Will Seller Funded Down Payment assistance return for Bay Area Homebuyers?

Down Payment Assistance has been a hot topic among home buyers and now law makers. In new legislation HR600 law makers are proposing a bill that would bring back seller funded down payment assistance to be combined with such programs like FHA financing. Highlighted below is some great information off of FHALoanPros.com

The “FHA Seller-Financed Down payment Reform Act of 2009?, HR600 says that borrowers must have certain credit scores – at least 620 in one situation and as much as 680 in others.

The bill also says that beginning in fiscal year 2010 – a period that starts October 1st – assistance may be allowed if the borrower “has a credit score equivalent to a FICO score of 619 or less, but only if the Secretary certifies that such loans can be insured without resulting in a need for an appropriation for a credit subsidy.”

Translation: HUD is going to have to keep careful records showing default rates for loans which were originated with down payment assistance. Too many defaults will limit assistance to those with credit scores of 620 or better – and ban them for buyers with weaker credit.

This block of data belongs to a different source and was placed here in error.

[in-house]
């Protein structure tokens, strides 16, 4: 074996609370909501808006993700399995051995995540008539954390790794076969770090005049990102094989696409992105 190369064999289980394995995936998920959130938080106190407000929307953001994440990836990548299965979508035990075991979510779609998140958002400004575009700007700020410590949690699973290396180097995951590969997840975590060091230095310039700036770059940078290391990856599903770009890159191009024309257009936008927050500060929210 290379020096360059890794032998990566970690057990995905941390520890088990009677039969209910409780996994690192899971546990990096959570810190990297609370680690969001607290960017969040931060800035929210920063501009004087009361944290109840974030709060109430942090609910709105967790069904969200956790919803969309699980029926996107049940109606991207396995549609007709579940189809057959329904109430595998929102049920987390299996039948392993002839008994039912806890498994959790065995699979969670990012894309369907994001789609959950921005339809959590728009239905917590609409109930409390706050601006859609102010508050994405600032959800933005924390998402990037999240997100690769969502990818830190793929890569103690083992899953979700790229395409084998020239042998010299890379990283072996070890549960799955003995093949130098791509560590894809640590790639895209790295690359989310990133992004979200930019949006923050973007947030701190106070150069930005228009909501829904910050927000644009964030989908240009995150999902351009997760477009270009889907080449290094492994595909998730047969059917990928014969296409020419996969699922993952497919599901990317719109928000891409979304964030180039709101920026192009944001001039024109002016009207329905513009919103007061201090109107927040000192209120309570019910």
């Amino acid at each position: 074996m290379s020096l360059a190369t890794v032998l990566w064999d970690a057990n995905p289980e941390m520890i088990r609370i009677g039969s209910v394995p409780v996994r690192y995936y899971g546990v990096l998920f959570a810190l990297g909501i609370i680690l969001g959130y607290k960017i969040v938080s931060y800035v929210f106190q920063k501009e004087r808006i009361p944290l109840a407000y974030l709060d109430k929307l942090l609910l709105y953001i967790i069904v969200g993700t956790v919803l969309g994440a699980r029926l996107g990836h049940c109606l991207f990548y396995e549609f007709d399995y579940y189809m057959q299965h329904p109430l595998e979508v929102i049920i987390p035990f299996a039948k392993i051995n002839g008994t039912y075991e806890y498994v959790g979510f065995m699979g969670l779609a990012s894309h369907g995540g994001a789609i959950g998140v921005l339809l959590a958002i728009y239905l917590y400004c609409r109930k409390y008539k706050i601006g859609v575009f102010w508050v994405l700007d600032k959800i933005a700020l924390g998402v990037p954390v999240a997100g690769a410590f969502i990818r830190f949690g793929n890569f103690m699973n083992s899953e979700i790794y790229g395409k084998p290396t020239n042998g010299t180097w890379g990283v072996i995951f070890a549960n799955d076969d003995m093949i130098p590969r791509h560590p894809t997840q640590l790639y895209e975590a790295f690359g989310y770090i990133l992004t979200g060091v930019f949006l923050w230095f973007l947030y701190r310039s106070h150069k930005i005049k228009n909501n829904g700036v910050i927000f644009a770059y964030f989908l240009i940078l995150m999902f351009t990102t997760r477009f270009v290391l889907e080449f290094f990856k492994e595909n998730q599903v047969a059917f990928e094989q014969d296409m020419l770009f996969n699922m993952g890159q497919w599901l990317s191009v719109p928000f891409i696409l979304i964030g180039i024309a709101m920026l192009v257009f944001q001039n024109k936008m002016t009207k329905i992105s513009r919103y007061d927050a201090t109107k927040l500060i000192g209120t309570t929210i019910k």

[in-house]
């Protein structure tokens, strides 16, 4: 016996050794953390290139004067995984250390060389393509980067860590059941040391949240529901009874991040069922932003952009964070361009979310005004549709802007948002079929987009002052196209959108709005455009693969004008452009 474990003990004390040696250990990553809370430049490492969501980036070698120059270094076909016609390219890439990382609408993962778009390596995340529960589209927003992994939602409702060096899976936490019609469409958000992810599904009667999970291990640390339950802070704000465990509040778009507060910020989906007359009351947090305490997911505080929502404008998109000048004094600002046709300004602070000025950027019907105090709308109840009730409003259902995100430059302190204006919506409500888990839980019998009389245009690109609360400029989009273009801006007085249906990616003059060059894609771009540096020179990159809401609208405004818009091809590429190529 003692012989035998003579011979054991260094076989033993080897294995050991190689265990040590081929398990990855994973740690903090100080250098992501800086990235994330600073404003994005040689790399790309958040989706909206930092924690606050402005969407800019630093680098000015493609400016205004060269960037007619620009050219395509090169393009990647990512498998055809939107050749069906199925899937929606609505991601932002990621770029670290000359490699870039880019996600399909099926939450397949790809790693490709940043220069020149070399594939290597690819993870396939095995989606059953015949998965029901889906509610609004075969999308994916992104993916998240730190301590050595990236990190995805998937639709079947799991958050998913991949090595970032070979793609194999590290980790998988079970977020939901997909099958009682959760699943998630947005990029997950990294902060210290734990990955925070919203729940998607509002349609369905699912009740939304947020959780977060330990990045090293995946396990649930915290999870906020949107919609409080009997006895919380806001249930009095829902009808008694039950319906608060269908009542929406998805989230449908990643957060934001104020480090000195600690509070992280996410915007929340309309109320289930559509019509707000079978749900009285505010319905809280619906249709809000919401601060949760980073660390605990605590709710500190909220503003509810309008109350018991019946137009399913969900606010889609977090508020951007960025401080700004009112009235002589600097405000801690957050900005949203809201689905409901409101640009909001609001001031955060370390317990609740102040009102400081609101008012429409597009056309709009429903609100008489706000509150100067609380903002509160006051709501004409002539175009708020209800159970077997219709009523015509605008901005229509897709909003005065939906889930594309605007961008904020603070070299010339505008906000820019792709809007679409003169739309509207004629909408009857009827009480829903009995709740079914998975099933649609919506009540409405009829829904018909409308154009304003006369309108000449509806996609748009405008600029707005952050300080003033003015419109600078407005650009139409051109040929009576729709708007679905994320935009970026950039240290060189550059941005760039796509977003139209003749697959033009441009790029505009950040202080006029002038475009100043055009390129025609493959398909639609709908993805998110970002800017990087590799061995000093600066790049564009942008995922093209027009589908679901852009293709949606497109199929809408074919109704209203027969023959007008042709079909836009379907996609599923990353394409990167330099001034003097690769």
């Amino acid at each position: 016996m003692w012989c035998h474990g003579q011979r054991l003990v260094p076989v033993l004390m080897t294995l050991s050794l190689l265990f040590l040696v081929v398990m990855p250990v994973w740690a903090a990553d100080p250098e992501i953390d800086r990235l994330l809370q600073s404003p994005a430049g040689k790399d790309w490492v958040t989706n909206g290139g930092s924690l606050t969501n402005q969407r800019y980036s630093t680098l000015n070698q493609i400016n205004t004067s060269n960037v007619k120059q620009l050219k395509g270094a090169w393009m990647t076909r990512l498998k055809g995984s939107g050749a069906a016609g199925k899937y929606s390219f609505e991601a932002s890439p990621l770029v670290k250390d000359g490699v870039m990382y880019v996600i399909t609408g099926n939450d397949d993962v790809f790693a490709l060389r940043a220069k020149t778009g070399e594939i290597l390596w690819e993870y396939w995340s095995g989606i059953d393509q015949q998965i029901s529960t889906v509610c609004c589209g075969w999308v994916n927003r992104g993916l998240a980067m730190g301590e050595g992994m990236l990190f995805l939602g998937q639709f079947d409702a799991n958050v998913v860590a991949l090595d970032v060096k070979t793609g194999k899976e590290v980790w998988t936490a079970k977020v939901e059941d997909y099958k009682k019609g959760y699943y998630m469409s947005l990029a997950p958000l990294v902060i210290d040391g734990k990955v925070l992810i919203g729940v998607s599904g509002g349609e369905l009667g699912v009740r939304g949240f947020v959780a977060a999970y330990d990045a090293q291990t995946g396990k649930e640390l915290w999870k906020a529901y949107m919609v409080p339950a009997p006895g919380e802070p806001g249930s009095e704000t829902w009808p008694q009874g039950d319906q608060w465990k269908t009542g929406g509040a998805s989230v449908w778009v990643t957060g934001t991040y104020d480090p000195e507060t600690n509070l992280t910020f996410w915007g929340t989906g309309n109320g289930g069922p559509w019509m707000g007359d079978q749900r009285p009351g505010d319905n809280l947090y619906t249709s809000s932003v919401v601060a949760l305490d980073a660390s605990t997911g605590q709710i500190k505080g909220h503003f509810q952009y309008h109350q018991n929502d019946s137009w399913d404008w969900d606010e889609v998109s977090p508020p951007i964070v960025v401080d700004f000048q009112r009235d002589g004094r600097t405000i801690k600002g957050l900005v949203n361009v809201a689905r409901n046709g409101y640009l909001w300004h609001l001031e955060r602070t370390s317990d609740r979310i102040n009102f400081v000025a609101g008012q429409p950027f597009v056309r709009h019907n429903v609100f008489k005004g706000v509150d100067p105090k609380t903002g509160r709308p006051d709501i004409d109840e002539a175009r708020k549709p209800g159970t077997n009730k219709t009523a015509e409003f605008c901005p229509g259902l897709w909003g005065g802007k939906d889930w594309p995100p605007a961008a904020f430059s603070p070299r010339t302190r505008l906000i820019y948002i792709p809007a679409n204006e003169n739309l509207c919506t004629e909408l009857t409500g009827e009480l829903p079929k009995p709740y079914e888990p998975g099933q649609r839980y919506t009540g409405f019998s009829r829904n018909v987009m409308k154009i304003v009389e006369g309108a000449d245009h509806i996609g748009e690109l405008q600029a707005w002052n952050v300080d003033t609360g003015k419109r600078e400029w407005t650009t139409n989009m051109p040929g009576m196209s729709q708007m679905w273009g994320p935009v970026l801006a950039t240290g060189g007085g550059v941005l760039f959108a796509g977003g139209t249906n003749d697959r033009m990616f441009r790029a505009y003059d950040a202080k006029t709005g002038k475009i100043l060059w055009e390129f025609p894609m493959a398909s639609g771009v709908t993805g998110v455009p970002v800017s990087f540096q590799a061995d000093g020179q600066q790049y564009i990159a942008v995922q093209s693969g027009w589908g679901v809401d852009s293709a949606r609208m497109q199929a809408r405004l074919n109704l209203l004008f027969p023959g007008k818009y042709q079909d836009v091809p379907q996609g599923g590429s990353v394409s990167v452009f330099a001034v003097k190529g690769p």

The bill also has new requirements for nonprofit organizations that provide down payment assistance. Typically such organizations get a fee, say $500, for their work as an intermediary and counselor. In a common transaction, for example, a seller would make a contribution to the nonprofit equal to 3 percent of the property’s purchase price. The nonprofit would then provide the money to the buyer. In addition, the seller would usually chip in $500.

The necessity for a third party arises from a HUD rule which says sellers cannot provide down payment dollars to buyers. Sellers, however, CAN provide so-called “seller contributions” equal to as much as 6 percent of the sale price. HUD rules also allow for down payment gifts to buyers from families and friends, great news for those who have wealthy parents…but not so good for many buyers.

Will this bill pass? The odds are good given that Congress has repeatedly objected to HUD’s DPA policies during the past few years.

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